After almost 60 years of flying what has been called one of the worst city flags in America, the city of Cedar Rapids unveiled its new banner on Saturday. The design of the new flag was one of four options the public was asked to vote on this summer.
“This flag is meant to be a symbol of pride for the community,” Cedar Rapids City Councilmember Ashley Vanorny said at a ceremony introducing the new flag at the Cedar Rapids Public Library on Saturday.
Vanorny led the push for a new city flag beginning in 2019, after she became aware that the decades-old Cedar Rapids flag had been named the second worst city flag in America during a 2015 TED Talk on vexillology, the study of flags. (The city with the worst flag, according to that talk, Pocatello, Idaho, replaced its flag in 2017).
The Cedar Rapids flag had ranked high on lists of badly designed flags for much of the last 20 years.
That flag had been selected in 1962, following a design contest for students at the city’s four high schools. The winning design was by Fred Easker, then a senior at Jefferson High School, taking his first art class. His teacher had picked him to design the school’s entry in the contest.
“At some point the teacher told me about the competition,” Easker told KGAN in 2019, when the city started soliciting ideas for a new flag. “He basically selected me to participate.”
Easker, who went on to have a successful career as an artist, was supportive of the city replacing the flag he designed as a 17-year-old. He knew about the flag’s unpopularity with critics, but it didn’t bother him.
“I’m really amused,” Easker said. “Of course it’s not the greatest design. I had minimal artistic training, just a high school class.”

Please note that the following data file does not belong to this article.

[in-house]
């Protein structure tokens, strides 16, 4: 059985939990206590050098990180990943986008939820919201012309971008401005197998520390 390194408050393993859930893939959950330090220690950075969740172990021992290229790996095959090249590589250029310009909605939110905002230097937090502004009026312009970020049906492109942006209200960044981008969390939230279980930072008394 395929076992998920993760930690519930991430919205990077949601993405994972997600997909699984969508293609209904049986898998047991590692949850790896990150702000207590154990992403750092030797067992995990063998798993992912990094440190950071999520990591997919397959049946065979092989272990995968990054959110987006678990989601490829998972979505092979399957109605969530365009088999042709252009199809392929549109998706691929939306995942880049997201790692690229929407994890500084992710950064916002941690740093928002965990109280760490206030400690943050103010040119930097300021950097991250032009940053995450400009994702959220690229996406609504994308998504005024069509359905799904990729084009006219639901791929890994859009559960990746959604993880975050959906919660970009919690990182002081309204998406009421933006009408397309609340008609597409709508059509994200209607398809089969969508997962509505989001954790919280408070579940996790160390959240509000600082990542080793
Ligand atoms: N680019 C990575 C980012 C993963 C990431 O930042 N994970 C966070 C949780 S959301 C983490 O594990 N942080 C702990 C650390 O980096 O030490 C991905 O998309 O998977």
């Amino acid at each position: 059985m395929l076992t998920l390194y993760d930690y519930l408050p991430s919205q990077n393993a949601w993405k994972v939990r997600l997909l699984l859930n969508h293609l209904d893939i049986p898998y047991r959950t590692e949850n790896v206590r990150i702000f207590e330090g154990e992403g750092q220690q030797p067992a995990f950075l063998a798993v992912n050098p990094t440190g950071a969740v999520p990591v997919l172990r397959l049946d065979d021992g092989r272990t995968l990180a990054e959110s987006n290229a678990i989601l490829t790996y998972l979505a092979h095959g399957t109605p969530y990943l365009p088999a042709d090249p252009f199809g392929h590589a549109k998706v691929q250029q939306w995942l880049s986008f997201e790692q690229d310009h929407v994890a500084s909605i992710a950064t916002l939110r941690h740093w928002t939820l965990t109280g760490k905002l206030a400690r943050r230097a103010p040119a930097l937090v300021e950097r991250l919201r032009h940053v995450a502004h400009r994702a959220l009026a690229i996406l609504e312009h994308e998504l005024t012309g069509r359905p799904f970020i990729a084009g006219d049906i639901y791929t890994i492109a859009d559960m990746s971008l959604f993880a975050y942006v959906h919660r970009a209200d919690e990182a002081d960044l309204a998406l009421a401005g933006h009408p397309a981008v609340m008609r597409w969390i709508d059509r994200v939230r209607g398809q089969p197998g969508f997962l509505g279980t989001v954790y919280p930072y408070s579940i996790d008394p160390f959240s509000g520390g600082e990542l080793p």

While the old flag attempted to literally depict aspects of the city’s past, present and future, the new design, called “History and Progress,” attempts to do the same symbolically. This is the description the city offered of it, as people voted on the final four contenders.
The blue water of the Cedar River courses through Cedar Rapids, splitting at iconic May’s Island. The green field represents the wonderful green space and recreational areas of our city, while the white represents the city’s homes, businesses and infrastructure, including long-term flood protection, which both interacts with and protects the community from the river. The star represents the historic structures built on Mays Island, with five points to illustrate the City of Five Seasons.
After the initial round of public input in 2019, local graphic designers began working on designs, which were reviewed by the North American Vexillological Association. The final four designs were submitted to the public for comments and votes in July.
The process took longer than expected due to delays caused by COVID-19 and the derecho. Much of the work of creating the new flag was done on a volunteer basis. According to the city, the entire process cost “$687.73 for public engagement materials.”